College of Human Sciences

Dr Mfidi is granted Tau Fellowship

Dr Faniswa Honest Mfidi, senior lecturer in the Department of Health studies in the College of Human Sciences, has been granted a Teaching Advancing at University (TAU) Fellowship. Known as the TAU Fellowship, the programme was initiated in 2015 as a collaborative project between several South African universities under the aegis of Heltasa and with the support of the CHE.

Funded by the DHET Collaborative Teaching Development Grants, the programme aims at contributing towards the enhancement of teaching and learning in higher education in South Africa by supporting the development of a cadre of academics across institutions and disciplines as scholars, leaders and mentors in their fields. An additional aim is to enhance the status and stature of teaching and popularise the understanding of teaching excellence in varied institutional and disciplinary settings.

Dr Mfidi is pleased to now join other South African academics in this programme. For ten years, prior to be appointed at Unisa in 2012, Dr Mfidi was a lecturer at the Walter Sisulu University.  She enjoys teaching and is passionate about assisting nursing students’ to develop professionally and academically.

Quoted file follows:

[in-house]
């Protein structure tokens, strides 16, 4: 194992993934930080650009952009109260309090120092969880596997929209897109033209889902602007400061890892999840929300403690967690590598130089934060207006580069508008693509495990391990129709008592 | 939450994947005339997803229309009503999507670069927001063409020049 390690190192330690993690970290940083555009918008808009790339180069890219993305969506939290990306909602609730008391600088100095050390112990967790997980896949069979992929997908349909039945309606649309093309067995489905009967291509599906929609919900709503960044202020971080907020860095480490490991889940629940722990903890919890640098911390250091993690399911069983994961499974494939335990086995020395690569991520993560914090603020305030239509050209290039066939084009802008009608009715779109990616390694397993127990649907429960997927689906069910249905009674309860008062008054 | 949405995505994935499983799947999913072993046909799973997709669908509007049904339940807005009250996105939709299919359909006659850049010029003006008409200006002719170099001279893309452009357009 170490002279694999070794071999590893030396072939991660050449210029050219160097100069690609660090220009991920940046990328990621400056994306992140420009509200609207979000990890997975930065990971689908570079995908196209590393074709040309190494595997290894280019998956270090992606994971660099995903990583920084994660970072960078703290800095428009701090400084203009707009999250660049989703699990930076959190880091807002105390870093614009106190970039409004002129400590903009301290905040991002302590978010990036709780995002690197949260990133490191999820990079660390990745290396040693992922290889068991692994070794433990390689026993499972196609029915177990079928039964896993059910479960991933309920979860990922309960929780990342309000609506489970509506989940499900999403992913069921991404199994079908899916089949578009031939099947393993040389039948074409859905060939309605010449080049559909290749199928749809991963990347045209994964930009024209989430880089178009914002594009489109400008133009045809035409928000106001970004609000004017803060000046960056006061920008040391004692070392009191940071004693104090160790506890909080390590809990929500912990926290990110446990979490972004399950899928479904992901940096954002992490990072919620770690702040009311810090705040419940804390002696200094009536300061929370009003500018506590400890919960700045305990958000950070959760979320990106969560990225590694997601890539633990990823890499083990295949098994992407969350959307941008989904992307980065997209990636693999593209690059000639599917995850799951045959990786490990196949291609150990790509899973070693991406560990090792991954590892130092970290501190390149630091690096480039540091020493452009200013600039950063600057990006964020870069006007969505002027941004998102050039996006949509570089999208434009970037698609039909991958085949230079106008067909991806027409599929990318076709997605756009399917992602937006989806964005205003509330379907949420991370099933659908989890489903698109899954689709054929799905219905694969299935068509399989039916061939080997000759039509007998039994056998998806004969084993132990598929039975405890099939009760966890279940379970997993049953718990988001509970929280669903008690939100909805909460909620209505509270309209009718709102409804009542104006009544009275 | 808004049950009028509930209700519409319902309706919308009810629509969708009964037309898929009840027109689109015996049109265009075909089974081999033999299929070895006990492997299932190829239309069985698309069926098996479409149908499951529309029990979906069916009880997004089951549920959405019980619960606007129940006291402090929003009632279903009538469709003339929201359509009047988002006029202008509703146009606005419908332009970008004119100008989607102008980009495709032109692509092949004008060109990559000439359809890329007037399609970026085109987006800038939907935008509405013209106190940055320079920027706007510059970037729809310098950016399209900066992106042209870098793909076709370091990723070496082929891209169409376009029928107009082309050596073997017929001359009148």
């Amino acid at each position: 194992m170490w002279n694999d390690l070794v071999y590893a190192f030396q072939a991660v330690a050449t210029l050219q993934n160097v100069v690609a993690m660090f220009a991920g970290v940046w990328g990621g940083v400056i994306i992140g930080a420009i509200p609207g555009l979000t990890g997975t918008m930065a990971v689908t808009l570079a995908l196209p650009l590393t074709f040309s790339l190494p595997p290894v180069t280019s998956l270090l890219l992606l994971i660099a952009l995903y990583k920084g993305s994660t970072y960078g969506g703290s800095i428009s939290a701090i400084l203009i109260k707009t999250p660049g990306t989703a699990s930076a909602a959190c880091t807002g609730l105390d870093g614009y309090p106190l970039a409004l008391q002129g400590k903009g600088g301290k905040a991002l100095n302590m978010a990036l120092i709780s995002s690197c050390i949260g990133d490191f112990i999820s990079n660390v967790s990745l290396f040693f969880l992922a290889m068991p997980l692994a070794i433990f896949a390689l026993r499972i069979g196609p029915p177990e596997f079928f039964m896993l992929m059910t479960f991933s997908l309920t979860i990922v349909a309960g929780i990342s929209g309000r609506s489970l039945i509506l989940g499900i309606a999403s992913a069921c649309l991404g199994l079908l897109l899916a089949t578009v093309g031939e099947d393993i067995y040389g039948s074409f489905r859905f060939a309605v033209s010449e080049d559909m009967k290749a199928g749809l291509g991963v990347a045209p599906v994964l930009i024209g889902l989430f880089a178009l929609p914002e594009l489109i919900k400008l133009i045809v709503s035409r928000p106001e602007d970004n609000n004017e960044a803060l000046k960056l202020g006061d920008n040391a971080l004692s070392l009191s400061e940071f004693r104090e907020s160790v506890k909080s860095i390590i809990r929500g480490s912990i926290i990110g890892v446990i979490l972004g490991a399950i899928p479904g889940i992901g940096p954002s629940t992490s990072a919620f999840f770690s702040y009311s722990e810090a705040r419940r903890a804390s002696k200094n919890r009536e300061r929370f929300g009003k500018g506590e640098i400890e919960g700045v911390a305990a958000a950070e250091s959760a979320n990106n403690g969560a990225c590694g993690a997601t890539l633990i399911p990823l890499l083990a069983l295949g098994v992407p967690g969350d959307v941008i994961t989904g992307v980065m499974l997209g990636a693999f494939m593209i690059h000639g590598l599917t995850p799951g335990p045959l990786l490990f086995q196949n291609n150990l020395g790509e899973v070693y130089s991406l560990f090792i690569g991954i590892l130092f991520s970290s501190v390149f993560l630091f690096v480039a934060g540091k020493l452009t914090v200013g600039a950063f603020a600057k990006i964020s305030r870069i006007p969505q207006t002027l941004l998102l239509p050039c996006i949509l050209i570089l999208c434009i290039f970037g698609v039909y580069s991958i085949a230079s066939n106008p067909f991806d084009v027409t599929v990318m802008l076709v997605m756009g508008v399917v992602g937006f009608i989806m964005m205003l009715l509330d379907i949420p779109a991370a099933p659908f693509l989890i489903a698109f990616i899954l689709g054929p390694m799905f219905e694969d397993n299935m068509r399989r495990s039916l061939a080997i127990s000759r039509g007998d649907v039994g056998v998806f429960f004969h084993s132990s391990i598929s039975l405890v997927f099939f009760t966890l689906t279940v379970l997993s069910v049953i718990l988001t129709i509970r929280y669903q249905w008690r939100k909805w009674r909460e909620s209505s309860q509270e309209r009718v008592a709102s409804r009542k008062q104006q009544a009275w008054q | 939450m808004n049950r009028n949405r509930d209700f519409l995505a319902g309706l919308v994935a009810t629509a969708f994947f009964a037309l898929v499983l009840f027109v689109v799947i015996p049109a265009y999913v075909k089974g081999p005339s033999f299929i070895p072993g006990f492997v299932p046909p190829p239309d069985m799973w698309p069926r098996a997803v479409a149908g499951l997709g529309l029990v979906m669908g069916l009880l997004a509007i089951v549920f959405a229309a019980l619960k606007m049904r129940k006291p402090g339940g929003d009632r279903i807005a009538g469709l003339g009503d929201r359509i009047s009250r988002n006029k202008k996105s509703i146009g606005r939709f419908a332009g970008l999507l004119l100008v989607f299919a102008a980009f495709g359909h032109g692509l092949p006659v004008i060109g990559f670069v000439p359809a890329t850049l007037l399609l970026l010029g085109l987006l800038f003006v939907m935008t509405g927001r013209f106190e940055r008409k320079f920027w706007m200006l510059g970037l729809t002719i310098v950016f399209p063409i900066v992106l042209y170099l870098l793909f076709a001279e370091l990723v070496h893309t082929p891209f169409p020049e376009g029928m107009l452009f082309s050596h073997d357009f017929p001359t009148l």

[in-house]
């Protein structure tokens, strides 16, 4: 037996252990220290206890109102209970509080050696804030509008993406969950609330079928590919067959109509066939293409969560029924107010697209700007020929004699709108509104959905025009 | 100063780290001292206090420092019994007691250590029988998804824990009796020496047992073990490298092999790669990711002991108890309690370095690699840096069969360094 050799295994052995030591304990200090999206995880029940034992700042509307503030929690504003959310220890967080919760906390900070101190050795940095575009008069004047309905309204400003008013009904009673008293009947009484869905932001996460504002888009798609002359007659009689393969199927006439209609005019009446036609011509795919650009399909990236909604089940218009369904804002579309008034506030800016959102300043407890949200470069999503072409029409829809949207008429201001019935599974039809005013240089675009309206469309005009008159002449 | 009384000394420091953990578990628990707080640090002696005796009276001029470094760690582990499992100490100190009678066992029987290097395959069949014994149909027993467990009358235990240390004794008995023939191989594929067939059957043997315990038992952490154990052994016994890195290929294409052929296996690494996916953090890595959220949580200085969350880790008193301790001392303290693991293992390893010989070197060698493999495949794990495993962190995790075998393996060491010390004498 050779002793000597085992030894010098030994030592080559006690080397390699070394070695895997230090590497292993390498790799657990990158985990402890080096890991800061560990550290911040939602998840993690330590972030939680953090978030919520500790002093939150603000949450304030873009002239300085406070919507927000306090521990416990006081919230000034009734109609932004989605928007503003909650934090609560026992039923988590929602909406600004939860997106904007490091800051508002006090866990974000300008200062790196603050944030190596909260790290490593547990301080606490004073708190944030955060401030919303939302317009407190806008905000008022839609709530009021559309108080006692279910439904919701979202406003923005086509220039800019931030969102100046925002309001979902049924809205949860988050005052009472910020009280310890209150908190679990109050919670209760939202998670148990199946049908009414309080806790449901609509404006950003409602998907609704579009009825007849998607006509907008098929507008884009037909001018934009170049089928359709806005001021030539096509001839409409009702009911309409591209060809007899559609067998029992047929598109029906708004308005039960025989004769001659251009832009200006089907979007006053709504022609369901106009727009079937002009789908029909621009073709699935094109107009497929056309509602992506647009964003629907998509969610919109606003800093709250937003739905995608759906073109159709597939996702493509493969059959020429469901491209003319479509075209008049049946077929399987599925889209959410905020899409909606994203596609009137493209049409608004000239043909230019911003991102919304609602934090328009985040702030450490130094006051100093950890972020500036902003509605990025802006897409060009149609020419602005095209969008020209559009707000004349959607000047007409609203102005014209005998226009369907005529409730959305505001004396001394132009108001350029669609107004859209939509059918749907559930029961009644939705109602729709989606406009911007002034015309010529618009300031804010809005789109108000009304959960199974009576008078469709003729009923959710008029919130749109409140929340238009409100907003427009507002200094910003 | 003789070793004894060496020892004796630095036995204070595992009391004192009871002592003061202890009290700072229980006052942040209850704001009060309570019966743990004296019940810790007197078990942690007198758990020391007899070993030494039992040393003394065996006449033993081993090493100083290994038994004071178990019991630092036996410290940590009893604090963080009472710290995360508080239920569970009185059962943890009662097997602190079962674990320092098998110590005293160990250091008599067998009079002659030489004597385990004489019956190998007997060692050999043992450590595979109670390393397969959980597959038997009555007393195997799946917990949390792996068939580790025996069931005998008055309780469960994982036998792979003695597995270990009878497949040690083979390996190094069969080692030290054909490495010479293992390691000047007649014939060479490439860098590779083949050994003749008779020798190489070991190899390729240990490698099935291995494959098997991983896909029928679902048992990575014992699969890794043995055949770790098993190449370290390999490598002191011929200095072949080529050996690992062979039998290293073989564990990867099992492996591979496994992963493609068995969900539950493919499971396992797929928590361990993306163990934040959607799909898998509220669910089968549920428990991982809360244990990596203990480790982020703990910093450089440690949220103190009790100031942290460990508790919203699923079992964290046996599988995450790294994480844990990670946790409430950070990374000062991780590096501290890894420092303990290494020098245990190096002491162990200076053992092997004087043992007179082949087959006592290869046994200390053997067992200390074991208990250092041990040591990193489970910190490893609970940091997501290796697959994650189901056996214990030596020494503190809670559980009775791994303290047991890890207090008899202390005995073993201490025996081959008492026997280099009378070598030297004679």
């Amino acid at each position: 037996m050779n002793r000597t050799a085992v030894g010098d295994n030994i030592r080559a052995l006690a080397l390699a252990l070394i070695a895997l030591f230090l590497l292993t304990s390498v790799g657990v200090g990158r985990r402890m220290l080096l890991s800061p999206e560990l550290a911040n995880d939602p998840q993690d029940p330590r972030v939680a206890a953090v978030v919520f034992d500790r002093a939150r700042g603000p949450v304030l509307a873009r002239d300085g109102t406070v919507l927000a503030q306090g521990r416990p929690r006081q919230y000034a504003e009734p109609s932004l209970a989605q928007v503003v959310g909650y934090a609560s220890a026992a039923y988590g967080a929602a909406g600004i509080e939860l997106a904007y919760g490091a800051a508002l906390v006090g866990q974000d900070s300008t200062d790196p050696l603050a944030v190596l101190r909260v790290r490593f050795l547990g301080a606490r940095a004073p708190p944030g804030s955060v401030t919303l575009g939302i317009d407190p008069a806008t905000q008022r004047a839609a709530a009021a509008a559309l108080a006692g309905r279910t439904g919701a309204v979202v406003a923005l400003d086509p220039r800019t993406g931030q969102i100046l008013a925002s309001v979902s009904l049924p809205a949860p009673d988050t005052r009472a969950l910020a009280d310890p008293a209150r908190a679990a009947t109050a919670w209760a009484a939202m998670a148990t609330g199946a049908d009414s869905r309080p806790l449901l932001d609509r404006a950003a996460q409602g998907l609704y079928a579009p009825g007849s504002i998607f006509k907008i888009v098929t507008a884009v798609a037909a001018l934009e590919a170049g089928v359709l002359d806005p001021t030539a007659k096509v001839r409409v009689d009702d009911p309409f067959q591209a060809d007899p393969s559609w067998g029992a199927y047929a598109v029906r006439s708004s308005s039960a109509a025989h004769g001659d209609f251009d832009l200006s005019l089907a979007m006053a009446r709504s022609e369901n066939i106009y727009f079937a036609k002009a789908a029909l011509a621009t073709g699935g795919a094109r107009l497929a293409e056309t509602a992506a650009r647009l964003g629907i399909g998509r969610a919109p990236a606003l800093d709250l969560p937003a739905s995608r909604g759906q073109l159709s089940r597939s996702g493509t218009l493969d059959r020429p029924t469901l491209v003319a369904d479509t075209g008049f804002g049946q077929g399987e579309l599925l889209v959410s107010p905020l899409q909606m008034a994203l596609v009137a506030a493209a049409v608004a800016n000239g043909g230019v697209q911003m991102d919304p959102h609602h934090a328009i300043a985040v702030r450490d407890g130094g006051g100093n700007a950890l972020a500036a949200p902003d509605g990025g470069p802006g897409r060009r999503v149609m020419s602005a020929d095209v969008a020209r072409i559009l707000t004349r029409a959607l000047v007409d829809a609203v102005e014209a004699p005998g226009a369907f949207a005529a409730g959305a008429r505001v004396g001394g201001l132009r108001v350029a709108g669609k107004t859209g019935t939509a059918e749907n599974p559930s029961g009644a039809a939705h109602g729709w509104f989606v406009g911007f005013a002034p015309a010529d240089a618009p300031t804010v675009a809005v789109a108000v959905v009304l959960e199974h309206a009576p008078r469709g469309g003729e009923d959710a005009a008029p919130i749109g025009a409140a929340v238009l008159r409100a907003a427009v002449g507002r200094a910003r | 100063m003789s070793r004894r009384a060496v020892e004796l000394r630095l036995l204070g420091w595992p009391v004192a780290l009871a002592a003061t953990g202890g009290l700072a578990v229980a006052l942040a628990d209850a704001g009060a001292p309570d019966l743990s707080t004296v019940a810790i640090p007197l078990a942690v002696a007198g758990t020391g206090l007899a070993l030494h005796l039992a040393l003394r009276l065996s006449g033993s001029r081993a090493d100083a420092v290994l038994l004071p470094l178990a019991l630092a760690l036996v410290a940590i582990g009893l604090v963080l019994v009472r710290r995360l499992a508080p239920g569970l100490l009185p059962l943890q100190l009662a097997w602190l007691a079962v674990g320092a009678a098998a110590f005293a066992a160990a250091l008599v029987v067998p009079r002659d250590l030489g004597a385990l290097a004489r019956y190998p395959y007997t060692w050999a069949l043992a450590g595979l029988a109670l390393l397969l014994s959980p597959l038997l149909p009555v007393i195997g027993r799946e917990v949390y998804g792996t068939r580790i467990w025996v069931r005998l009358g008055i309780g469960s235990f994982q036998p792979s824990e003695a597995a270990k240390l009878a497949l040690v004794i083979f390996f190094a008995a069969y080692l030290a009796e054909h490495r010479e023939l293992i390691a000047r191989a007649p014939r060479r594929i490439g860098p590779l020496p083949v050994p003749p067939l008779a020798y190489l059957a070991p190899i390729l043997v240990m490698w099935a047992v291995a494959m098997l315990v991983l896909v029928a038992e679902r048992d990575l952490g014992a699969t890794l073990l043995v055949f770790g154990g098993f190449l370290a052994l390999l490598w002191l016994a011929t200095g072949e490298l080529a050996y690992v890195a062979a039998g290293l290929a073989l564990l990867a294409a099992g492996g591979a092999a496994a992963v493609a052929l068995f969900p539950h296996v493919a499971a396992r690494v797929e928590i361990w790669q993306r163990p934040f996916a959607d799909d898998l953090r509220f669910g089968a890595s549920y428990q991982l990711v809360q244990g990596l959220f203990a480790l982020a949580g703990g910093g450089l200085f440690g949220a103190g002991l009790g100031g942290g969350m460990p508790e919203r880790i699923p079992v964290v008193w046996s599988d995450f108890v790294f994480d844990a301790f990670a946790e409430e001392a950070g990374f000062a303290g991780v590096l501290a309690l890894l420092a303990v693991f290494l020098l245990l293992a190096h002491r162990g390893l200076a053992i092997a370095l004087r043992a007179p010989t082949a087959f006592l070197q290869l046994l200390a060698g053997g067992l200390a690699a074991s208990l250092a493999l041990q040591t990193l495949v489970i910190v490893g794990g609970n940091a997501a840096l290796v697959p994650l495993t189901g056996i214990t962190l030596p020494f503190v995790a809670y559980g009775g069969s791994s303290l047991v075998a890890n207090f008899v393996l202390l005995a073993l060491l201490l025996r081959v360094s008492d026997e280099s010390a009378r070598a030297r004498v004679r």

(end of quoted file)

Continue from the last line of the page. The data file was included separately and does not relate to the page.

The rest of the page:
An authority in appreciative learning, since joining Unisa, Dr Mfidi developed a specific interest in graduate supervision, after her own positive experience of being supervised with compassion and intellectual stimulation. “Appreciative inquiry focuses on the positive in any experience and what works well. By emphasizing the positive, students develop self-confidence which results in expanding their commitment and successes,” she says.

Using this approach in an ODeL environment is both challenging and rewarding, continued Dr Mfidi, adding that she is committed to develop this into her evidence-based research niche area. The outcome of her research will be measureable in a higher throughput rate, publications by students in peer reviewed scientific journals on quality research and ensuring that the positive research journey will stimulate and instill a continued research attitude and recognised scholarship in graduates.

“Studies on graduate supervision in an ODel contexts are limited and findings are not conclusive. The potential and value of my research will not only benefit students in the Department of Health Studies, but will also contribute to guide best practices and setting standards within the ODeL context on graduate supervision.”

* Compiled by Rivonia Naidu-Hoffmeester (CHS communications and marketing)